What can you do then? You have a couple more categories to check, including financial assets, current receivables and accruals. Both receivables and accruals shall be rejected because they do not represent the assumption behind the “investment” (a condition you cannot forget at any step of this analysis).

So let us focus on financial assets being part of long-term and short-term investments. According to the AA, financial assets include monetary assets and equity instruments issued by other entities. Thus, the definition of monetary assets is not met because, despite the fact that cryptocurrency is a virtual currency, it is not a means of payment, foreign currency or foreign exchange. Is it an equity instrument? The answer is “no”, because cryptocurrency is not a contract. Thus, cryptocurrencies would have to be classified as “other investments”...(?) [1]

How do IFRS answer questions about cryptocurrencies?

The International Accounting Standards Board has noticed the increasing popularity of cryptocurrencies and clarified the accounting treatment of these crypto-assets. In its position, the Board stated that, depending on the way they are used in entity’s operations, the following International Accounting Standards may apply: IAS 2 or IAS 38.

What is interesting, standards dedicated to financial instruments, including IAS 32, were rejected. Well, since crypto-assets do not meet the definition of a financial asset, this is not surprising.

What does IAS 2 say about cryptocurrencies?

This standard is devoted to inventories. If you have been reading carefully, you may rightly feel puzzled; after all, we have already rejected the inventory theory! However, we have to be aware that IAS 2 and AA are not the same. 

While there is no definition of “inventories” in the AA and the Act focuses on tangible current assets, according to IAS 2 inventories include assets held for sale in the ordinary course of business. Standards here include trading in cryptocurrencies for someone else; however, in this case the measurement is different than in the case of “ordinary” inventories according to IAS 2.

When to apply IAS 38?

If you do not intend to sell cryptocurrencies, you apply IAS 38 – Intangible Assets. This is obviously because cryptocurrencies are intangible, identifiable, non-monetary assets without physical substance.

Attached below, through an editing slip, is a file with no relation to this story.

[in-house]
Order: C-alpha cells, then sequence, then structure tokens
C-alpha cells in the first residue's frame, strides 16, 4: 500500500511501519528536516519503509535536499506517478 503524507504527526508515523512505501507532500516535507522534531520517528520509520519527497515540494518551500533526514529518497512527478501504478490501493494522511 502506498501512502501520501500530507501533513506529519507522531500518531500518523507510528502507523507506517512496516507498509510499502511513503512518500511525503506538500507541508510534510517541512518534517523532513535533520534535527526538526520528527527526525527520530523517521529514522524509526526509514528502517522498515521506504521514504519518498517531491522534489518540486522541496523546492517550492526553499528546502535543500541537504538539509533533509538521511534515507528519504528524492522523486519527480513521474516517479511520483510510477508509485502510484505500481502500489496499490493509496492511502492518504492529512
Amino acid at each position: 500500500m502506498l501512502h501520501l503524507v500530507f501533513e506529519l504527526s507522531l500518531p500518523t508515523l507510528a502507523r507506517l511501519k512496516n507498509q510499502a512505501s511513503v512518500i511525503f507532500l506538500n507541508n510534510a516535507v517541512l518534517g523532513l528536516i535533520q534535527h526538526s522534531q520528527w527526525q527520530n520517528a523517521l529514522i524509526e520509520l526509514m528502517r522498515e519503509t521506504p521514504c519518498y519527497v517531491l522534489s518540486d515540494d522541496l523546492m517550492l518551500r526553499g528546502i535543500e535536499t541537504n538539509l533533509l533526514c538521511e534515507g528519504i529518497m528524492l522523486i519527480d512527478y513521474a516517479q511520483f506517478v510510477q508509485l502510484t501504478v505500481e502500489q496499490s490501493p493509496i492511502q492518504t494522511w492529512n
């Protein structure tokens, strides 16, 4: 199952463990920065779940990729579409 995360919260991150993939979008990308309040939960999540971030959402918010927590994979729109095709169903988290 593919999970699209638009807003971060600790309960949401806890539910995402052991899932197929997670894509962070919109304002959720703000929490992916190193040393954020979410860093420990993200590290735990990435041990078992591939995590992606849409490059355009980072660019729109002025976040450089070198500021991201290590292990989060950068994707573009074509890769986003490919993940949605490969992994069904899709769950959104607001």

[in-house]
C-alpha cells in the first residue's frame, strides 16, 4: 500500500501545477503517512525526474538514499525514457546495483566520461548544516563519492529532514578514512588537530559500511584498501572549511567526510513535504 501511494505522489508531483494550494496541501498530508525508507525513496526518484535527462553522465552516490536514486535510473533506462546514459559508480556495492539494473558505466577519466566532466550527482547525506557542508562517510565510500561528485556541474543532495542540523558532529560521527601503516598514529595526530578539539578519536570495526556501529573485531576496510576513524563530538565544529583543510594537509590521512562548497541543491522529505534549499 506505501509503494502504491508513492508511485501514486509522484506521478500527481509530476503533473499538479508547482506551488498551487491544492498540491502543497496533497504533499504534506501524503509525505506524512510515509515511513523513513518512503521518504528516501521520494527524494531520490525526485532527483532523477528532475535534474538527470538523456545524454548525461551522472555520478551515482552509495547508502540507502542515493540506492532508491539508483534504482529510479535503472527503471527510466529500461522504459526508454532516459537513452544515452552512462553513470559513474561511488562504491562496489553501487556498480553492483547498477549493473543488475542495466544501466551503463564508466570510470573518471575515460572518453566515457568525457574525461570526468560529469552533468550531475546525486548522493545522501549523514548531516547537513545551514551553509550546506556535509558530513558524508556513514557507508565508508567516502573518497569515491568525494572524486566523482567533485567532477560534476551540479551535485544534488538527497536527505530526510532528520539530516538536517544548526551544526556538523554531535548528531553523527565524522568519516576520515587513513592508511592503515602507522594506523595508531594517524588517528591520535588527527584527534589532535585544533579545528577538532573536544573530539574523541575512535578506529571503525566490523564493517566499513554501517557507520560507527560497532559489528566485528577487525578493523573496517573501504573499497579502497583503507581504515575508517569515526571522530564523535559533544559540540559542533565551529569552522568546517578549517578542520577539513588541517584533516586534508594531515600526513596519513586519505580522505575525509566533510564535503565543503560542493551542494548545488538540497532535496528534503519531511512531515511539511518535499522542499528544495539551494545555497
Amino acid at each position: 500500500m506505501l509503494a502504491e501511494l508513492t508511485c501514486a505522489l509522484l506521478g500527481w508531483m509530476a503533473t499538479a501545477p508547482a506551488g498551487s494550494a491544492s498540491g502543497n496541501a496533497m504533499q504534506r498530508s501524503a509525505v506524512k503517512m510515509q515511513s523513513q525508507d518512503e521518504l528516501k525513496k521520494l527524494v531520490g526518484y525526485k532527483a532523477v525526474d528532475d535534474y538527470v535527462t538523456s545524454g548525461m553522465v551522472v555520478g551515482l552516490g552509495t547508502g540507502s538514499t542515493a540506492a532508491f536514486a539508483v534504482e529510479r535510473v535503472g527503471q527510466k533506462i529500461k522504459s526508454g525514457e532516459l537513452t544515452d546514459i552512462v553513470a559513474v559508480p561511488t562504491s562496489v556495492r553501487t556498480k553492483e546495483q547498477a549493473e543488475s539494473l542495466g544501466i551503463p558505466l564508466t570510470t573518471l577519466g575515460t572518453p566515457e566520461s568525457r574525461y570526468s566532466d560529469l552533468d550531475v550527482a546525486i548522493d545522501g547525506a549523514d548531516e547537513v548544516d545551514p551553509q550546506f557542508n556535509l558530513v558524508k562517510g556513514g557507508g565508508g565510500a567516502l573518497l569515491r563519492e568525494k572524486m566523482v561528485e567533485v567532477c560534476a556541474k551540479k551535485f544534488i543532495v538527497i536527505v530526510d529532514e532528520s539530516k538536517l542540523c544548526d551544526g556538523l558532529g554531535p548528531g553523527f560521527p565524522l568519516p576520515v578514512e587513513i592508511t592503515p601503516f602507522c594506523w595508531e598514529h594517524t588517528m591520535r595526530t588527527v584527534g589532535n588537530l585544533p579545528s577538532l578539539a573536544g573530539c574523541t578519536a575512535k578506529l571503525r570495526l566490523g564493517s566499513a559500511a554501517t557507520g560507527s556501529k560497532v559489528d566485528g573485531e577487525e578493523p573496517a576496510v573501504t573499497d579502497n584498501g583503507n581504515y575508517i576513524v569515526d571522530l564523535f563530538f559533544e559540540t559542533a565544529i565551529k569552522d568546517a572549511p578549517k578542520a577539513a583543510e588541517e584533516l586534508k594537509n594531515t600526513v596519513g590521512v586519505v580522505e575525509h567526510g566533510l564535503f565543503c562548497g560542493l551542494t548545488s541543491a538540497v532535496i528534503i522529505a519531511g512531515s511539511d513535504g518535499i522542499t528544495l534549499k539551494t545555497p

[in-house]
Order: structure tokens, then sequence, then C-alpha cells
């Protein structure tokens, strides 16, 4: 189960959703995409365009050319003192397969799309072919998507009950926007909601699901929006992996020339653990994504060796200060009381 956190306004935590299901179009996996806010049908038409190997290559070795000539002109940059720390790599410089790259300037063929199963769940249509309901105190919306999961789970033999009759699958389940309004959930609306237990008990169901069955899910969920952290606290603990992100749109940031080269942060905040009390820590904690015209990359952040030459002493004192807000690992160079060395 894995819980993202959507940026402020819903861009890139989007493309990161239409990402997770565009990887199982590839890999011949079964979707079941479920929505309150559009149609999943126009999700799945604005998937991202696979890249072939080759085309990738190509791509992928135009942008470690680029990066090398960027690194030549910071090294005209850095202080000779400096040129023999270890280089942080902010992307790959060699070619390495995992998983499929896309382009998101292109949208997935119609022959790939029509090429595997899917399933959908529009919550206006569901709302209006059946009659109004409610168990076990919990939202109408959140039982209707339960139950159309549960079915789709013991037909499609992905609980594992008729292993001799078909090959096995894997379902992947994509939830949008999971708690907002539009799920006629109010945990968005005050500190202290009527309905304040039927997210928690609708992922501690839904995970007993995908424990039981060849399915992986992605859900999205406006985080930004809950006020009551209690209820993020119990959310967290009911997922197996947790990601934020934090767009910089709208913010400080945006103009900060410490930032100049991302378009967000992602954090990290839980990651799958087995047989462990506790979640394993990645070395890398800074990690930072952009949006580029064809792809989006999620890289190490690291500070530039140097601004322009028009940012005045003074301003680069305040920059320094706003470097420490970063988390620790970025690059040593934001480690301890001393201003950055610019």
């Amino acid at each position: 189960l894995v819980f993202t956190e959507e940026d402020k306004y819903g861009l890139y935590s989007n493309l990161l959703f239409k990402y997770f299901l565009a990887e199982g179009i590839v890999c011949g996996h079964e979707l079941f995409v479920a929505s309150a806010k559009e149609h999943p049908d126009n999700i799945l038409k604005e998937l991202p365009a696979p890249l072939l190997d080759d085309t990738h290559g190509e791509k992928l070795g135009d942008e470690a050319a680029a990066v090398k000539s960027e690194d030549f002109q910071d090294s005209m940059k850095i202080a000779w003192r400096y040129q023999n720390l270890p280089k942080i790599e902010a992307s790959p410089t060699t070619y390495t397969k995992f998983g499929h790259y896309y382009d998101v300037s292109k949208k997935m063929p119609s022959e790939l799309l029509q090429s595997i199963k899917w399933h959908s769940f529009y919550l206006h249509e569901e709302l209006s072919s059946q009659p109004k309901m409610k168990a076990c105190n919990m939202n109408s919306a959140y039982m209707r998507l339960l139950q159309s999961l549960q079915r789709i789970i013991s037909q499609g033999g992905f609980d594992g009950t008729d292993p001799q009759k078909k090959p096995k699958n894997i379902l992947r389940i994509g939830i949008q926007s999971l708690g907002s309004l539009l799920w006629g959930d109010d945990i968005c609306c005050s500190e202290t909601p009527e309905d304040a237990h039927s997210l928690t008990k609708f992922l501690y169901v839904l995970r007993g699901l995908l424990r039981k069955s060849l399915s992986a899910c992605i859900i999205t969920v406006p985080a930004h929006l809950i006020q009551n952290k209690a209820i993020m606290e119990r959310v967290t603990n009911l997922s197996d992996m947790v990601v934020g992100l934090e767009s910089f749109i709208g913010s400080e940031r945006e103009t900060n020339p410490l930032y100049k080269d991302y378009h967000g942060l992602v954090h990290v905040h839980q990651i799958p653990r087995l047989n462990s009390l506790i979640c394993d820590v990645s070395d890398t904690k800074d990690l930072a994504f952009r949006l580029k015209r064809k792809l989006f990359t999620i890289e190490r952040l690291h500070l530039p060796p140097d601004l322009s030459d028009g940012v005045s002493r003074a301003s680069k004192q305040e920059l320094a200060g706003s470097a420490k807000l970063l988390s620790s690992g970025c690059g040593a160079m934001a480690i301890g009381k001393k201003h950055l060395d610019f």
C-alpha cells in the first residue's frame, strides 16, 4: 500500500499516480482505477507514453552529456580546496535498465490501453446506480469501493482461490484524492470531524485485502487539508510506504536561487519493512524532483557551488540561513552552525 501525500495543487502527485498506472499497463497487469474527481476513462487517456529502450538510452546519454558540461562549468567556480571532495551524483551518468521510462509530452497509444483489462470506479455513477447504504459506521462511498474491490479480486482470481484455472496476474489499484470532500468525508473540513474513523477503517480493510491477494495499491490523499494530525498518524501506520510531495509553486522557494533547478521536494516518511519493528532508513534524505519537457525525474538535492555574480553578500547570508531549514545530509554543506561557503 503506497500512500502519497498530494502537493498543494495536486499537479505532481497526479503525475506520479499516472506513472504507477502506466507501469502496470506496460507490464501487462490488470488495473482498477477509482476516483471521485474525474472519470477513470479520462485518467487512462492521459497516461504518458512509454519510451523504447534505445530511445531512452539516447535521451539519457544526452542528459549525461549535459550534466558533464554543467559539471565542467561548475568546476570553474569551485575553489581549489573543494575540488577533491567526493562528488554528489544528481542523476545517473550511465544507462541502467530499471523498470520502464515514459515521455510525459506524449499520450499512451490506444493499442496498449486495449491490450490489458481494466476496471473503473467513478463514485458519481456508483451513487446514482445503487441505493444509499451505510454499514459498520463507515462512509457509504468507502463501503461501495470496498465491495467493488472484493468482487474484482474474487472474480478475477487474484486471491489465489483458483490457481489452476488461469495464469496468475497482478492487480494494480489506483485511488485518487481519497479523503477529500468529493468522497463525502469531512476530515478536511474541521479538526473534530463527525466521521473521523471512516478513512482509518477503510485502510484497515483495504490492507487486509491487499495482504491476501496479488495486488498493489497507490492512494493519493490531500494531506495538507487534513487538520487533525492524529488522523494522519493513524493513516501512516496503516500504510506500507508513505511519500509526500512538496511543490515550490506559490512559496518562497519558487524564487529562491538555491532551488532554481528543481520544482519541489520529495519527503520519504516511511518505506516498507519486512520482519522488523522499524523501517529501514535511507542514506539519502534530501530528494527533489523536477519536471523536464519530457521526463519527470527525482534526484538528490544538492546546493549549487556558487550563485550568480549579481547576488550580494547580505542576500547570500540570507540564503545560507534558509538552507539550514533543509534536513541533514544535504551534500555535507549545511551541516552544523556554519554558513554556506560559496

Clearly, cryptocurrencies will be disclosed in the financial statements, provided that they bring economic benefits in the future and it is possible to establish their purchase price reliably. Again, there is an apparent paradox here: according to the Polish Accounting Act, cryptocurrencies cannot be recognised as intangible assets, but according to the IFRS they can?

Yes, once again, there is a subtle difference in definition: unlike in the provisions of AA, in IAS 38 intangible assets are not narrowed down to property rights.

Simple valuation of cryptocurrencies is yet to come

This relatively new topic in financial reporting is of growing importance and in the future it may play an important role in the preparation of balance sheets and entire financial statements. When reporting cryptocurrencies, each time you need to make an analysis that will bring you closer to proper recognition and classification. But remember – the above summary of regulations helping to classify cryptocurrencies to the appropriate asset class is only a prologue to the proper valuation of crypto-assets in the books.

[1] As it was mentioned above, the classification to other investments would be determined only by the fact that cryptocurrencies are not recognised as property rights; such an approach is not unambiguous and one can find many articles written by lawyers who have a different opinion on this. You should keep this in mind each time when updating your accounting policy or wanting to rely on IFRS regulations.